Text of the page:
Suffering ceases to be suffering in some way at the moment it finds a meaning.
It is much more important to know what sort of a patient has a disease than what sort of a disease a patient has.
Back in the 1990s when pain was the newest vital sign, physicians were mandated to treat it, often with powerful medications and without truly understanding the cause and significance of the pain for individual patients.
Plato and Aristotle didn’t include pain as one of the senses, but described it as an emotion. The word “pain” is derived from Poine or Poena, the Greek goddess of revenge and the Roman spirit of punishment. Her name is also the origin of the word penalty.
Of course, pain was never measured objectively in antiquity or when it became a “vital sign” a couple of decades ago. It still can’t be measured, which makes it no more of an objective clinical sign than someone guessing their temperature without a thermometer.
“Pain and suffering” is a legal constellation that equates the significance of the two afflictions. Doctors, however, have wanted to think of the two as separate, one or the other, treated differently. In many instances, doctors treated only one — the one we call pain — and skirted around the other. We have pain specialists, but perhaps only end-of-life care formally addresses suffering; it is seldom a topic in everyday medicine.
How many times, when a patient has said “I hurt” have I asked “where” instead of “how” or “tell me more,” assuming the chief complaint is physical.
How many patients with chronic pain are unrelieved by our usual pain medications? And how many of them receive the label “psychosomatic,” but little help from their doctors?
A few weeks ago, I came across a short piece by Dr. Thomas H. Lee in the New England Journal of Medicine about suffering. I have continued to think about it ever since.
I think medicine embraced pain assessment and pain treatment in a way that overcompensated for our ineptitude at mitigating suffering. Even as we treat patients’ pain, we sometimes cause suffering through the dehumanizing way our clinics and hospitals work.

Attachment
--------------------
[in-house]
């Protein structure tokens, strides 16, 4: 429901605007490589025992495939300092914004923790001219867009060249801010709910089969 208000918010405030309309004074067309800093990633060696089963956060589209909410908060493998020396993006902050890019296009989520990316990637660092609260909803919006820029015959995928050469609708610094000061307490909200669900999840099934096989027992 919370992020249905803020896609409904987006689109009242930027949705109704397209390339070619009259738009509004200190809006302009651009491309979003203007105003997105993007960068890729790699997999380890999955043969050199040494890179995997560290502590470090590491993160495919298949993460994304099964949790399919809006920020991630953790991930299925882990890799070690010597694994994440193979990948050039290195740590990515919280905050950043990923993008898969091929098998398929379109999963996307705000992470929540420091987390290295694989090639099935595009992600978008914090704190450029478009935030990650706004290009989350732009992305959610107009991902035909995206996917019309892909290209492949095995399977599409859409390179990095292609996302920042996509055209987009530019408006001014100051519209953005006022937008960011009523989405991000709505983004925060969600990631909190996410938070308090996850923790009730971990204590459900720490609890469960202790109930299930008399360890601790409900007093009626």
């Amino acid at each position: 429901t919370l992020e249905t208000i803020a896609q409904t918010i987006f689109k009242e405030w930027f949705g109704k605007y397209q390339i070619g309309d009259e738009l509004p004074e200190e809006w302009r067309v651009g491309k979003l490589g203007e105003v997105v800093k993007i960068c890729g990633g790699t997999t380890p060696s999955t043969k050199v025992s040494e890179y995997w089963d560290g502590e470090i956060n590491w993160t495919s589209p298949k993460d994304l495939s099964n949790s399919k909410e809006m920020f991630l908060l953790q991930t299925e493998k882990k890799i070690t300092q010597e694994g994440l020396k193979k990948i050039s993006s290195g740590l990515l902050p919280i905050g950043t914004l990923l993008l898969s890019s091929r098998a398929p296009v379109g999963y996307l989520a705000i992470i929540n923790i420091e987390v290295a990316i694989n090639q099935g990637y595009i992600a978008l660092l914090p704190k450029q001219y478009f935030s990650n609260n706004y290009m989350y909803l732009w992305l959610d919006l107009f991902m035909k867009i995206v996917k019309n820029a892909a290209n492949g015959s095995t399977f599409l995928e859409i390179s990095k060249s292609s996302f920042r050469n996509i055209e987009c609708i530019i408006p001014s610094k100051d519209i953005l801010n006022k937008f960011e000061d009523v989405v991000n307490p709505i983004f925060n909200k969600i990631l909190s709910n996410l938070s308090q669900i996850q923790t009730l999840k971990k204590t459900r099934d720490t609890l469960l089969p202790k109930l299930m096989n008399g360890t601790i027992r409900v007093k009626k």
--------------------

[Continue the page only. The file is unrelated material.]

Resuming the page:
Eric Cassell describes suffering as something that happens when our personhood is threatened. Sometimes physical pain, disability or the threat of dying is the cause of suffering, but sometimes the threat to personhood is loss in other spheres. In order to alleviate suffering, physicians need to understand something about the nature and meaning of this threat.
Doctors in our era are trained to treat diseases. We are not often formally trained to explore the person with the disease; this is something we are left to discover on our own, when the disease paradigm doesn’t seem to fit the patient we are trying to help.
The movement we now call narrative medicine is focused on the subjective meaning of disease and suffering. It offers a way out of the mechanized mindset of evidence-based medicine that is built solely around the lowest common denominators of diagnoses and treatments. The corporate-scientific medicine of today dismisses the statistical outliers and individual variations between patients in its efforts to help the greatest number of individuals, instead of each particular patient in the physician’s exam room.
Doctoring is a personal calling, built on personal relationships. Even statistical outliers deserve health care that works for them, and suffering can never be understood or mitigated without first seeking knowledge of the suffering person’s own fears and beliefs.
Eric Cassell writes:
The doctor-patient relationship is the vehicle through which the relief of suffering is achieved. One cannot avoid ’becoming involved’ with the patient and at the same time effectively deal with suffering.
How many doctors are comfortable getting that involved? And how many health care organizations see that as the role of their physicians?
“A Country Doctor” is a family physician who blogs at A Country Doctor Writes:.